MOULTRIE, Ga. – Chris Merritt hoped to be a head football coach by the time he was 30.
An illness scuttled those plans.
But he did become the athletic director at the program close by his hometown that has helped keep him in touch with the sport he loves. And he did it at age 29.
Merritt’s high school playing career at Colquitt County High never got off the ground when he suffered a pair of epileptic seizures.
And then, after he was named the offensive coordinator at Thomasville High several years ago, a seizure suffered while driving his car in January 2017 led to a wreck he was fortunate to walk away from and ultimately ended his coaching career.
A week after the wreck, he suffered another seizure and was hospitalized for a week. It was then that a doctor advised him that the stress of coaching could lead to more.
“I never thought that (coaching) was stress,” said Merritt, whose coaching career actually started while he was a senior at Colquitt County High. “And I just love the game. It was scary at first.
“And a big part of the loss was not being part of a team. It was hard giving up coaching.”
But that April, at age 29, he was offered the job as athletic director at Thomasville.
And he will return to Tom White Field at Mack Tharpe Stadium in that capacity when the Bulldogs take on his alma mater at 8 tonight.
“It’s amazing how the Good Lord has blessed me,” Merritt said this week.
Merritt has been blessed with a good bit of tenacity as well.
When he was a 6-foot-3, 200-pound sophomore defensive end on the 2003 Colquitt County High football team, he suffered a seizure before the Packers played Newnan in the 2003 state playoffs.
He missed the 2004 season, but built himself up to 215 pounds and rejoined the Packers in 2005 as an offensive lineman.
But he suffered another seizure on the third day of football camp at Marianna, Fla., and he, his family and head coach Tim Cokely agreed it would be best for him to give up playing football.
But Cokely allowed him to remain part of the program and to help assistant Barney Myers coach the offensive line.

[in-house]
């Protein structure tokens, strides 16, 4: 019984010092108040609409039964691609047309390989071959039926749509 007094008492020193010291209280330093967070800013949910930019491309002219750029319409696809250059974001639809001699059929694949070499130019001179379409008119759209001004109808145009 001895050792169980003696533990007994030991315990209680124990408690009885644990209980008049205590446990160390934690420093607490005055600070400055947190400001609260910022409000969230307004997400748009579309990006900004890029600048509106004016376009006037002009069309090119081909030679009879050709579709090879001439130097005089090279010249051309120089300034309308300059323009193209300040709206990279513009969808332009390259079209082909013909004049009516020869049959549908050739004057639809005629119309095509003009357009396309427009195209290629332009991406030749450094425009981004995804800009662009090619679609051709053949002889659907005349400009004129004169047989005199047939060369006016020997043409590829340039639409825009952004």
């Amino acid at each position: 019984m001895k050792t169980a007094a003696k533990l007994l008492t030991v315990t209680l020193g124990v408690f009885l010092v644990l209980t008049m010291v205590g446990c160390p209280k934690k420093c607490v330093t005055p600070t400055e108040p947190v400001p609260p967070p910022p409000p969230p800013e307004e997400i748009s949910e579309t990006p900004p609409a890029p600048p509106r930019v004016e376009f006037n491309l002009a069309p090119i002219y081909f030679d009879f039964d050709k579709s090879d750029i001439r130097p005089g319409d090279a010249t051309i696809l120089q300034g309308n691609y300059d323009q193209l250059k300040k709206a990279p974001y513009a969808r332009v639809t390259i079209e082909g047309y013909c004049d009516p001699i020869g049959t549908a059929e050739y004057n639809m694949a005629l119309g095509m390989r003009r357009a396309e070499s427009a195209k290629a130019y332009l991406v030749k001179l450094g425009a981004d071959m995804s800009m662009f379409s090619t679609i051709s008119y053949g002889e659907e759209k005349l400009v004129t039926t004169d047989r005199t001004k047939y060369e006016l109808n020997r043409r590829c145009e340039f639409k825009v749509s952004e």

And until the January 2017 wreck, he continued to coach while earning several degrees.
When Cokely left Colquitt County and returned to North Florida Christian in Tallahassee, Merritt joined him there. He remained at NFC under both Cokely and, later Robert Craft, serving the team’s offensive coordinator.
NFC won two state championships while Merritt was on the staff.
In 2013, he returned to south Georgia, taking the job as offensive coordinator at Cook High School.
After two years with the Hornets, Merritt considered offers from North Forsyth, where Craft had become head coach, and Thomasville, where Zach Grage was taking over the program.
He decided to remain close to home and he coached the offensive line and was the offensive coordinator under Grage before health issues changed his career path.
Merritt also is an assistant principal at Thomasville and he now has his sights on someday becoming a superintendent. He is already working on a doctorate in leadership.
Working on a degree while holding down a day job is nothing new for Merritt.
After graduating from Colquitt County in 2006, he earned an associate’s degree from ABAC and a bachelor’s from Albany State. He also now has advanced degrees from Georgia Southern and Valdosta State.
Merritt said his wife Suzanne, whom he married in July 2017, has been steadfast in helping him juggle being a student while also working as a coach and, lately, an administrator.